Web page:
For Christ also suffered for sins, the just for the unjust, that He might bring us to God" (1 Peter 3:18).
Always in sorrow God's love and justice are questioned. How could a good God be so cruel and so uncaring of those made in His image? Indeed, if He knew Adam and Eve would sin, why did He create them at all? I think in deep sorrow this becomes a crucial and valid question.
Perhaps we can take some comfort in Isaiah 57:1-2: "The righteous perishes, and no man takes it to heart; merciful men are taken away while no one considers that the righteous man is taken away from evil." No one considers! How true. Jesus disciples were so bewildered when their lovely Companion and Friend died on the Cross. Dear God, they must have cried to heaven, Love nailed to a Cross? This Man they lived with, walked with and worked with for over three years was subjected to the cruelest of deaths. How could they know that out of this seeming failure would arise the Son of Man and Son of God in eternal glory; that humankind would be given God's beauty for Jesus ashes of suffering; that mankind would be anointed with the oil of joy, God's Holy Spirit; that the grieving world would be dressed with the garment of praise for a spirit of heaviness through this ultimate act of man's inhumanity to Man? How can we know that out of our dear and dead children's ashes will arise a good and goodness? Because our Father is just and His promises are true!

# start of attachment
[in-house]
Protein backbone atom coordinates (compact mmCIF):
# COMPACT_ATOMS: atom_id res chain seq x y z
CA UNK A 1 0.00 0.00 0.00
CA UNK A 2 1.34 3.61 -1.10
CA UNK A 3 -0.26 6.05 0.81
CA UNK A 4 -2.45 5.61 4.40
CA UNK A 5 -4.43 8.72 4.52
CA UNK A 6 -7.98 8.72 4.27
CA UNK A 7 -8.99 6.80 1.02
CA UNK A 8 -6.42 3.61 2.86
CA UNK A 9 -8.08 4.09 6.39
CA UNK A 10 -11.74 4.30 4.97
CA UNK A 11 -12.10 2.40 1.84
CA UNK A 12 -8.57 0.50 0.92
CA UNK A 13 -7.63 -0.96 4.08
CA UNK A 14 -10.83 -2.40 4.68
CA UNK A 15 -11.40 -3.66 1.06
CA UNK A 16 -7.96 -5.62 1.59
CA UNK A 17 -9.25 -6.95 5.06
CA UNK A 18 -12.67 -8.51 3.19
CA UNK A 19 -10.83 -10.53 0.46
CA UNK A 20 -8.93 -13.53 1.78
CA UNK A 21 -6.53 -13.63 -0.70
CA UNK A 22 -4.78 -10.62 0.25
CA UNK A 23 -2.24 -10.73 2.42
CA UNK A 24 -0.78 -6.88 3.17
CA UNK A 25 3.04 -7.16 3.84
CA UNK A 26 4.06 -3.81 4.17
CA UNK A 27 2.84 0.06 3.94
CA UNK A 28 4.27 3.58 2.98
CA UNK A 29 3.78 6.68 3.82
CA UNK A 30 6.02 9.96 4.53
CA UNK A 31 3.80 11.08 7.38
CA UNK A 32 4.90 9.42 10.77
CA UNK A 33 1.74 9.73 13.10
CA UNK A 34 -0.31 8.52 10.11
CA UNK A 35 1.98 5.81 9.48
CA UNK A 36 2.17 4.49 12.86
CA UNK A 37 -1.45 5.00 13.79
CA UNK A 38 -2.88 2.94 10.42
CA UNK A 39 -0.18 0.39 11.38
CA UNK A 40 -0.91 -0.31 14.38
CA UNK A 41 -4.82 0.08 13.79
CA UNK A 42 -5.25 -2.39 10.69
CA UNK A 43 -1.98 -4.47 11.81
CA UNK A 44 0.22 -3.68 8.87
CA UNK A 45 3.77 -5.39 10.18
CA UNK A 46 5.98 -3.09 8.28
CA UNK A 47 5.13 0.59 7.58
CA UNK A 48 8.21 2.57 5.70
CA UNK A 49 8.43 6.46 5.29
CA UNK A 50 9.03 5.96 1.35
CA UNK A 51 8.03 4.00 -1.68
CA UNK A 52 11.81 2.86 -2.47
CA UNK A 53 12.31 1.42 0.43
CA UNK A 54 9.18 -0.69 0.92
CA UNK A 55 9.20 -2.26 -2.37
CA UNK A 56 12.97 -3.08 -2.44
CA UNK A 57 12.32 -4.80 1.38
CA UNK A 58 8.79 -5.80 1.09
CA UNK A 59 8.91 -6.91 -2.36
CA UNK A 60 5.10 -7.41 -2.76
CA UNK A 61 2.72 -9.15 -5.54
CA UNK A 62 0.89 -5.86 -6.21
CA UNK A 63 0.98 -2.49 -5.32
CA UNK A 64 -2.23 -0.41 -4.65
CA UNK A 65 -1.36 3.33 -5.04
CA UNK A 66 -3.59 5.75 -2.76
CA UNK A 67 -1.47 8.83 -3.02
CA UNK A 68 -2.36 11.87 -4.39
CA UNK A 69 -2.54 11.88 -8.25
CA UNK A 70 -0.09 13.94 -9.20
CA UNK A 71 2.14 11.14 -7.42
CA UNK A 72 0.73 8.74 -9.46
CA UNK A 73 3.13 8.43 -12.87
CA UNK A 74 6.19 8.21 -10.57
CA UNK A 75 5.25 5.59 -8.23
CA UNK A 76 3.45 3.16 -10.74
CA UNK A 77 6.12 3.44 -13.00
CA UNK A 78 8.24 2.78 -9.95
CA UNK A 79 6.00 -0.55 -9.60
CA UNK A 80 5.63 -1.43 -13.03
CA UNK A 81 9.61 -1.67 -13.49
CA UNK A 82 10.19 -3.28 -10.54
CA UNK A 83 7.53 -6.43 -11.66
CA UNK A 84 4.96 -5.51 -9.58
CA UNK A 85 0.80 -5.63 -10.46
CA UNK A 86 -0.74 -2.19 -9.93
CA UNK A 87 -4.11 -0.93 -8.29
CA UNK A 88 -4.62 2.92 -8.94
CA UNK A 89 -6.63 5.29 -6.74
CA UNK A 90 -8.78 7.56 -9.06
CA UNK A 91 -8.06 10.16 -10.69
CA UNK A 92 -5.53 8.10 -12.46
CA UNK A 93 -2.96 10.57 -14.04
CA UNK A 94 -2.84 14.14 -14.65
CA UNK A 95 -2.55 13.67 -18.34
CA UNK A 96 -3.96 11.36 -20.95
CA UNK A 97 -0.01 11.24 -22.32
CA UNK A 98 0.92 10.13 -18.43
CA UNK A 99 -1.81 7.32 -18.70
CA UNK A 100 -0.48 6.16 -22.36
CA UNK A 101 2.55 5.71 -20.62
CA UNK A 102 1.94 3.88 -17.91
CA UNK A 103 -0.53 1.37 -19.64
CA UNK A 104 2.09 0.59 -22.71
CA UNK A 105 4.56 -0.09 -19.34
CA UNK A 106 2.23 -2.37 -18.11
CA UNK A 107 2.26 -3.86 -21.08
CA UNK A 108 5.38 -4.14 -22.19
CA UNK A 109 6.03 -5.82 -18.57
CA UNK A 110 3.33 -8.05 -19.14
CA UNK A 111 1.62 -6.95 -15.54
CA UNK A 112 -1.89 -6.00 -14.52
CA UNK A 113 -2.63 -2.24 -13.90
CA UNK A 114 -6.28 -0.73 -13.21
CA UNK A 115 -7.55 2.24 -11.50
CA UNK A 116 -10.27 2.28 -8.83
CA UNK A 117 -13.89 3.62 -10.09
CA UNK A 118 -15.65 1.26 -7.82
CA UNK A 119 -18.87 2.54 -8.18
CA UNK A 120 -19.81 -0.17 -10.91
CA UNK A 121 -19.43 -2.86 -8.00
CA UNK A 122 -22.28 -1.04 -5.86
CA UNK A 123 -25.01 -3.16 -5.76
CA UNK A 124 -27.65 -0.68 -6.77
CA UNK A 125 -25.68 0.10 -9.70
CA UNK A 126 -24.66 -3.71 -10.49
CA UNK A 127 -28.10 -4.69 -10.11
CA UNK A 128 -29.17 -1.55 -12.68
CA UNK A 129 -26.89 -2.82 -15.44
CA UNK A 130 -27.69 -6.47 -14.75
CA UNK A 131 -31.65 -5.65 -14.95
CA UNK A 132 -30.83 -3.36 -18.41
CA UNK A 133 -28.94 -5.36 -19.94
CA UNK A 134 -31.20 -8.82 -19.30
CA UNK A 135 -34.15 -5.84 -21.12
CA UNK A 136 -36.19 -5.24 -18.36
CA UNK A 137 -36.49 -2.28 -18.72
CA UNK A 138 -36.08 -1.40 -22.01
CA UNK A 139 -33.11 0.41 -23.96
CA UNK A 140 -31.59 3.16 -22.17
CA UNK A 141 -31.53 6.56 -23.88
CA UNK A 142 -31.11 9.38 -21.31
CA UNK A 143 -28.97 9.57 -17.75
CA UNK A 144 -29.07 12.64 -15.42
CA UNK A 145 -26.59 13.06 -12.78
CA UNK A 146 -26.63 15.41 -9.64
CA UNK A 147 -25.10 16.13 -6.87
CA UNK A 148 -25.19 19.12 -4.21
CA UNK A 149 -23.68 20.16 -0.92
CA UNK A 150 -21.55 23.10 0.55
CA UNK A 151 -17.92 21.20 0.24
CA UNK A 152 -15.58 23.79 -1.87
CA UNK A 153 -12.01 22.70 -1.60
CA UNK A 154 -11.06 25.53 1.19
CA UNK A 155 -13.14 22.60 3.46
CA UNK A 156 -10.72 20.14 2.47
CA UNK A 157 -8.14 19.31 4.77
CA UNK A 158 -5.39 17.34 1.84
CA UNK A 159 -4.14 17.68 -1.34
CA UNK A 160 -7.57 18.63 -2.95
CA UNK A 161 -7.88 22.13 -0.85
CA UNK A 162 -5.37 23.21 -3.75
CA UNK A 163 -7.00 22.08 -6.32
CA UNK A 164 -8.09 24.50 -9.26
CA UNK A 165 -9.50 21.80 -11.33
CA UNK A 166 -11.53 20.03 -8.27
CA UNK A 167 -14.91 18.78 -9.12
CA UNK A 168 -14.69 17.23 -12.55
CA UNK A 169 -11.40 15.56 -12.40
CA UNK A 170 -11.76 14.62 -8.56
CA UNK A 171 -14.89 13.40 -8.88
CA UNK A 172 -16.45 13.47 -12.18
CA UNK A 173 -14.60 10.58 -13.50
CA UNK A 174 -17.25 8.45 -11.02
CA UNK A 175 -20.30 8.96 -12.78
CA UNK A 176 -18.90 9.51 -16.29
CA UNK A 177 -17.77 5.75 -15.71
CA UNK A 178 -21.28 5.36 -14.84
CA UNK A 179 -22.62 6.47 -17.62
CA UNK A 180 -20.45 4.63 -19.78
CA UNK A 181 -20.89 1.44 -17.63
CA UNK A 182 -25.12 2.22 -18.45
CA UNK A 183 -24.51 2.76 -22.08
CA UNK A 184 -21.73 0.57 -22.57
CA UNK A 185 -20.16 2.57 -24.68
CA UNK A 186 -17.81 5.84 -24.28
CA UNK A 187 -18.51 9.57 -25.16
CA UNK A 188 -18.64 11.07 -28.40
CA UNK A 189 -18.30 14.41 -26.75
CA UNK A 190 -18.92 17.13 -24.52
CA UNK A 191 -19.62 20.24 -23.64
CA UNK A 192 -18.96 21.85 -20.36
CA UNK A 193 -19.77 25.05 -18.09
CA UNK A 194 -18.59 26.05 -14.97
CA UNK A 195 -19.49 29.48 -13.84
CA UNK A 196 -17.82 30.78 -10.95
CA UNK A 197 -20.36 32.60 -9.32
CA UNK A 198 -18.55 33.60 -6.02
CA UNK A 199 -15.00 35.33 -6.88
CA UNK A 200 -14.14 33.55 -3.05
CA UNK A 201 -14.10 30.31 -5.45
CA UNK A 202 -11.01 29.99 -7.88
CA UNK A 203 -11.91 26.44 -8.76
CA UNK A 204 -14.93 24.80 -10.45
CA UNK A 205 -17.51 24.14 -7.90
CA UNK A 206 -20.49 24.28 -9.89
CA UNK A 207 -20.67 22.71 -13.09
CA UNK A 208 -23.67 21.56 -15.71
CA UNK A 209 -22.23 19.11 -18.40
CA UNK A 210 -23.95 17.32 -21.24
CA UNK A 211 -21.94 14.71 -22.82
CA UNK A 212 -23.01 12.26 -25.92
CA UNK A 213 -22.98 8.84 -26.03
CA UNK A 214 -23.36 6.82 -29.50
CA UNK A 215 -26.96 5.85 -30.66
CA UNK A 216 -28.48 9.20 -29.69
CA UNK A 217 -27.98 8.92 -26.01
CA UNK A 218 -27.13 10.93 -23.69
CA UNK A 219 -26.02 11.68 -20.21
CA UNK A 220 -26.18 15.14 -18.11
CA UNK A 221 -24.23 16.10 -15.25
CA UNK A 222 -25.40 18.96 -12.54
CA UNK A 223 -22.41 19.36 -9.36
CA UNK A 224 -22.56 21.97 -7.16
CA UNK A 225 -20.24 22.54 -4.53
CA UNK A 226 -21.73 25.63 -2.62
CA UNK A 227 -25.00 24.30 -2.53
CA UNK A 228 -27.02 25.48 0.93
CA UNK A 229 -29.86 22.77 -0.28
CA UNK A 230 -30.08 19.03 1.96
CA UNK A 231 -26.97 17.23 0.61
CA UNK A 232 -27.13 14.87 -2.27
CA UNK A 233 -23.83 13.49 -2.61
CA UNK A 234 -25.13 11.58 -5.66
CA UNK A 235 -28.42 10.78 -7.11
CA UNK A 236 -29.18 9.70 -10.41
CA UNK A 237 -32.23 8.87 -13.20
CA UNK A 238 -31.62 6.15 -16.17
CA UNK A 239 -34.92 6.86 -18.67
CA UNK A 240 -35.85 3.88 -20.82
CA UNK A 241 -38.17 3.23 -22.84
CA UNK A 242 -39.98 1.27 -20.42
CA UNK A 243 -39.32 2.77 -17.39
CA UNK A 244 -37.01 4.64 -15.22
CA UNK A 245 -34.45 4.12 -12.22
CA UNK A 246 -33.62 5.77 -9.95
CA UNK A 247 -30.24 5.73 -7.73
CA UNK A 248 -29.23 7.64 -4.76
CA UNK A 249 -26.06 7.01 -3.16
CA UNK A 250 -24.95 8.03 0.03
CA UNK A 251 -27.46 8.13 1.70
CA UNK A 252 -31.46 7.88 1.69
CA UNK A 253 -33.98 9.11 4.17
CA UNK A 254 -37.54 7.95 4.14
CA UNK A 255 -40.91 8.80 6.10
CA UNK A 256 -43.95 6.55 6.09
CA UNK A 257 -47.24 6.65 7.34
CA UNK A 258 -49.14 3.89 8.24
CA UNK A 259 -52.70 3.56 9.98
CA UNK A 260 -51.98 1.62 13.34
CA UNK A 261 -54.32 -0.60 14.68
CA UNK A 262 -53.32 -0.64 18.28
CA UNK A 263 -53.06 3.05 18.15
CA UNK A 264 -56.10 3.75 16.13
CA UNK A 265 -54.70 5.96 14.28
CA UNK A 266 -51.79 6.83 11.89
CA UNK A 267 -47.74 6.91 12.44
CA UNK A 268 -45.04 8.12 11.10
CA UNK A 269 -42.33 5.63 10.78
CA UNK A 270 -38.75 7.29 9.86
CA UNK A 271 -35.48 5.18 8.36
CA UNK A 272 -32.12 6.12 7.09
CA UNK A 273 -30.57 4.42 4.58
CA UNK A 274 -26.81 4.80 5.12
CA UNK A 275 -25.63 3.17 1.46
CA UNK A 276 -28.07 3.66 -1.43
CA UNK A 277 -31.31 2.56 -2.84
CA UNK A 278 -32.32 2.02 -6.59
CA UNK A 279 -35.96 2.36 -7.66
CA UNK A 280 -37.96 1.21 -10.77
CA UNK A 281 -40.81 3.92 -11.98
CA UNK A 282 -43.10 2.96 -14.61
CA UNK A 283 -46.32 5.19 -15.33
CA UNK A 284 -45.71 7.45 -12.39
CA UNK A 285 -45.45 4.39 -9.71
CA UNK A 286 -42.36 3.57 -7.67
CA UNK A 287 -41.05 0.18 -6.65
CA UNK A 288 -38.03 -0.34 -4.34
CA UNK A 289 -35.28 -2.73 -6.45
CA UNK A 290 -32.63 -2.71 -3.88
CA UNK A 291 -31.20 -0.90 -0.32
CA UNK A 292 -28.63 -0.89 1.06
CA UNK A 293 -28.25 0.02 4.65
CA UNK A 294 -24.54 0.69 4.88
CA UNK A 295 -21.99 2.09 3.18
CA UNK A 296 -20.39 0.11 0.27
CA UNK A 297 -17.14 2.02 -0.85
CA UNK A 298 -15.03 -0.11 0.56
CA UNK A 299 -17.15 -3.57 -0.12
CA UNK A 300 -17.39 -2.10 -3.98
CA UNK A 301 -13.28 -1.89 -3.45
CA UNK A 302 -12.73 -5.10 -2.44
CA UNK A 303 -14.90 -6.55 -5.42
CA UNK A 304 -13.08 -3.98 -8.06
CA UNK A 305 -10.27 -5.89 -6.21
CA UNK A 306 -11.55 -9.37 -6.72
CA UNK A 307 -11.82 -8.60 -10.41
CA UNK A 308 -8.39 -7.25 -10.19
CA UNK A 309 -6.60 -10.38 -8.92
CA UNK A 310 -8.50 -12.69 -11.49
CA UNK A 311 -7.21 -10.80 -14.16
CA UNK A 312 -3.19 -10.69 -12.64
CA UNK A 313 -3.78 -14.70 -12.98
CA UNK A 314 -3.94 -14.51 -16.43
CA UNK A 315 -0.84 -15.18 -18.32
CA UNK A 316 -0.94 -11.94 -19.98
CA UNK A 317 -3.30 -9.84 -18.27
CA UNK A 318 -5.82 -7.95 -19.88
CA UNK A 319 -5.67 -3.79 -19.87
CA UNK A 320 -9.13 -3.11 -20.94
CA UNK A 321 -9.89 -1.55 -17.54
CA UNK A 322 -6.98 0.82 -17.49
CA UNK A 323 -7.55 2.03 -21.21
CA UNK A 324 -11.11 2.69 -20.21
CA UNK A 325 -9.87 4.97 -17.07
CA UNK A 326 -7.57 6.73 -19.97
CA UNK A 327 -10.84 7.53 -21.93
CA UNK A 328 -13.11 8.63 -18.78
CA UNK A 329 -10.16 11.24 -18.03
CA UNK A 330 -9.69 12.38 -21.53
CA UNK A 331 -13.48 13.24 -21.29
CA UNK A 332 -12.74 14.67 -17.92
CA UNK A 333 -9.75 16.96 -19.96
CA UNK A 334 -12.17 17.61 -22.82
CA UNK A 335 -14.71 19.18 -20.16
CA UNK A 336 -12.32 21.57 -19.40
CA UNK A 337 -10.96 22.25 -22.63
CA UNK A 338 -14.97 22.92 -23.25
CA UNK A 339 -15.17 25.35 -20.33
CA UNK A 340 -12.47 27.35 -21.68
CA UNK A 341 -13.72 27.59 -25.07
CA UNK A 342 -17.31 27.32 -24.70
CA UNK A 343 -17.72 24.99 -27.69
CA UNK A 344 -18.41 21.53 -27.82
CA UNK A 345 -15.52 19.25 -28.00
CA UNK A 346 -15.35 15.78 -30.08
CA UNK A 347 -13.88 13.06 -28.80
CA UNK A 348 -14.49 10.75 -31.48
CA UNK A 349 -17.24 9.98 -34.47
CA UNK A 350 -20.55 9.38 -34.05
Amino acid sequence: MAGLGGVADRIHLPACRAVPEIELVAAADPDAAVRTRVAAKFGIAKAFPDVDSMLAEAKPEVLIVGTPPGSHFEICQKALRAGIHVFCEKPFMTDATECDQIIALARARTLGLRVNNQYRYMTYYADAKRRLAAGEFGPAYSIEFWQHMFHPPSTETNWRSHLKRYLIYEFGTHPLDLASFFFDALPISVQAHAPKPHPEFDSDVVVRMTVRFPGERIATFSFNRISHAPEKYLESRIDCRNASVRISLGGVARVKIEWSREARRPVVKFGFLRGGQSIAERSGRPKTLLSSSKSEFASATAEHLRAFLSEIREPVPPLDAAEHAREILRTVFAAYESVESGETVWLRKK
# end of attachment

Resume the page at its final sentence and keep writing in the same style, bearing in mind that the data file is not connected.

In Psalm 98:14 we are told not only of justice being the foundation of God's throne, but of the symbolism of the twin angels of mercy and truth (one version reads loving-kindness and faithfulness). Psalm 85:10 tells us: "Mercy and truth have met together; Righteousness and peace have kissed." What a lovely vision for questioning hearts! Psalm 25:10 assures us: "All the paths of the Lord are mercy and truth" and Psalm 26:3 reassures us: "For Your loving-kindness is before my eyes."